Russell suggested afterwards on Doctor Who Confidential that he knew it had to be fairies or witches and they went with the latter (presumably because the former had already turned up in Small Worlds) but my question is why?  Nothing wrong with their performances which were pitched to just the right side of pantomime, and Hex's Christina Cole sizzled, but did there really have to be another race against time to stop a giant special effect from taking over the planet again?

But that leads straight into the positives, which I have to emphasise outweighed the negatives by some margin.  Said special effect was destroyed by Mr Shakespeare through the power of words.  I think the secret of the episode is that it took that fairly generic storyline and hung on it quite a thematically deep meditation on the importance and power of words and the role of the Bard the foundation of our language.

"The secret of the episode is that it took that fairly generic storyline and hung on it quite a thematically deep meditation on the importance and power of words and the role of the Bard the foundation of our language."

In probably the new series most Reithian moment yet, the episode was laced with soundbites from throughout the canon and even couple from elsewhere in literature (Dylan Thomas!), with the potential that kids watching might go off and find out which plays they're from and the context. 

These references weren't entirely gratuitous and their sense of thematic intent mirrored the story or character beat in which they were being used.  Even Sycorax, worked in situ here because in that play, she's the witch that Pospero apparently battled to gain governance of Caliban.  I shivered when I noticed the connection - if I was a kid I think I'd find it really extraordinary. 

The episode had the potential to make at least some kids passionate about Shakespeare and literature and it has to be applauded for that.  Some might begrudge the intrusion of pop culture references - primarily the inclusion of Harry Potter, Shakespeare using Rowling's words at the end to finally vanquish the demon instead of his own - but it all helps to draw in viewers who even until that point might still care less about Shakespeare.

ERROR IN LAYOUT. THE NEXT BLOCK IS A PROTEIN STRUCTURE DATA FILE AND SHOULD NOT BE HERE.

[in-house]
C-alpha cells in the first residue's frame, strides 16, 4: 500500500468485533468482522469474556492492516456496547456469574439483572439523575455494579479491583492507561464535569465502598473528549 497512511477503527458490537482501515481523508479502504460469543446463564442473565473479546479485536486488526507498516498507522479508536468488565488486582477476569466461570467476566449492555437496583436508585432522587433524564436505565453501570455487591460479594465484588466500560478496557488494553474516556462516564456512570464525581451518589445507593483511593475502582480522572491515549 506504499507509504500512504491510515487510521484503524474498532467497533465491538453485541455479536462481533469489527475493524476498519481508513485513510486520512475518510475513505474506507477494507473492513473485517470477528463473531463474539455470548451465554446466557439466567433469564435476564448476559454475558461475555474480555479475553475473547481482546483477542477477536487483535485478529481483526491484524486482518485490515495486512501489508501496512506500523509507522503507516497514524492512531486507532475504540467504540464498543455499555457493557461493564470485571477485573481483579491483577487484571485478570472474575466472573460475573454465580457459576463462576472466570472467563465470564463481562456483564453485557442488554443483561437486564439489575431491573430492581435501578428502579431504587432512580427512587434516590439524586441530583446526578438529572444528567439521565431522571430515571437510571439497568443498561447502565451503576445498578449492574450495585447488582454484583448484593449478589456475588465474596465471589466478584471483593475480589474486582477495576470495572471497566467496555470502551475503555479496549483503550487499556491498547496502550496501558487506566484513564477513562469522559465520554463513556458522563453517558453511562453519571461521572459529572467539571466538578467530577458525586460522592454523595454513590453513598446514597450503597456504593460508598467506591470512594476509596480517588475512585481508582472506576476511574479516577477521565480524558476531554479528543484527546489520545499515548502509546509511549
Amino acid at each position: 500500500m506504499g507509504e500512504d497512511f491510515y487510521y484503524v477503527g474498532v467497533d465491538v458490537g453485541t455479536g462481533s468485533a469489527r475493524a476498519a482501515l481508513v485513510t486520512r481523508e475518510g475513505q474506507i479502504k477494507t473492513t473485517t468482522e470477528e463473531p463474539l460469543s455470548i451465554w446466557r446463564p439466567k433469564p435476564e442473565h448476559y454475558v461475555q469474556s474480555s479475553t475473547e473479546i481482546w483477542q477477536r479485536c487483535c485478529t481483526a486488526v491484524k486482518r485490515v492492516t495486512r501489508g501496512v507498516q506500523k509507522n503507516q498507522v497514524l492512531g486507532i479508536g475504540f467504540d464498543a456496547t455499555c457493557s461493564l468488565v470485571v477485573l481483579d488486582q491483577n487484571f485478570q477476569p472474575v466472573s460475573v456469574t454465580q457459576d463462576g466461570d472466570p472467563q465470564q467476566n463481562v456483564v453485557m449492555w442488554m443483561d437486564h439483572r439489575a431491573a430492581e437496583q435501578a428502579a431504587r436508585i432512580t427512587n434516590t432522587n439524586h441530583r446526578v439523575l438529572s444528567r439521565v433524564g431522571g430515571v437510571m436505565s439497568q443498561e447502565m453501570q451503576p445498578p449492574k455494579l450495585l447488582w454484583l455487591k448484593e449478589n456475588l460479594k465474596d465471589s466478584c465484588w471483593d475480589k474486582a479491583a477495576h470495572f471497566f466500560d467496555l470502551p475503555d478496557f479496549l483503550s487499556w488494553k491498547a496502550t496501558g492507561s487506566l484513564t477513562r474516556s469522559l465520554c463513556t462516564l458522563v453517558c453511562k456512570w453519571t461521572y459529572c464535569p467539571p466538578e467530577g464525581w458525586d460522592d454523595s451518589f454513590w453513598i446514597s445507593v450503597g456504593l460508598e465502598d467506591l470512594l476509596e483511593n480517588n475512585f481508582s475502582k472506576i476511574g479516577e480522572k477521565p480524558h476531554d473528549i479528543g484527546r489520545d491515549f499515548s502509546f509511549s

"The episode had the potential to make at least some kids passionate about Shakespeare and literature and it has to be applauded for that." 

I was watching Cash In The Attic, the bizarrely addictive daytime antique auction programme in the week and there was a woman selling a very nice boxed Complete Works because her son wouldn't like that, he's more into Harry Potter, y'know.  I thought about that kid during that sequence, this whole episode in fact and wondered if he'd be turning to his mum and asking if she still had those Shakespeare plays in the attic.  Or cupboard.  Or wherever she kept them.

Plus it's a different idiom, a different time.  You have to balance out the English lessons with something else.  Such as Back To The Future being used to explain why history can still change if The Doctor and Martha don't keep their wits about themselves and whilst that doesn't quite have the mystery of Blinovich it grounds the series in the now (well the mid-Eighties) and makes it comprehensible.  Similarly the approach to characterization of the inhabitants of Elizabethan London was exceedingly contemporary, the TARDIS translator apparently contemporising their English, the only verilys in evidence coming from Martha's lips.

No complaints here about Shakespeare as rock star, perfectly logical especially at that point in his career.  One of the problems which always crops up when characterizing this man is that he has to seem capable of doing all of that whilst still retaining his essentially humanity.  Partly its in the writing, but mostly its in the acting as Dean Lennox Kelly certainly had just the right amount of charisma to make you believe.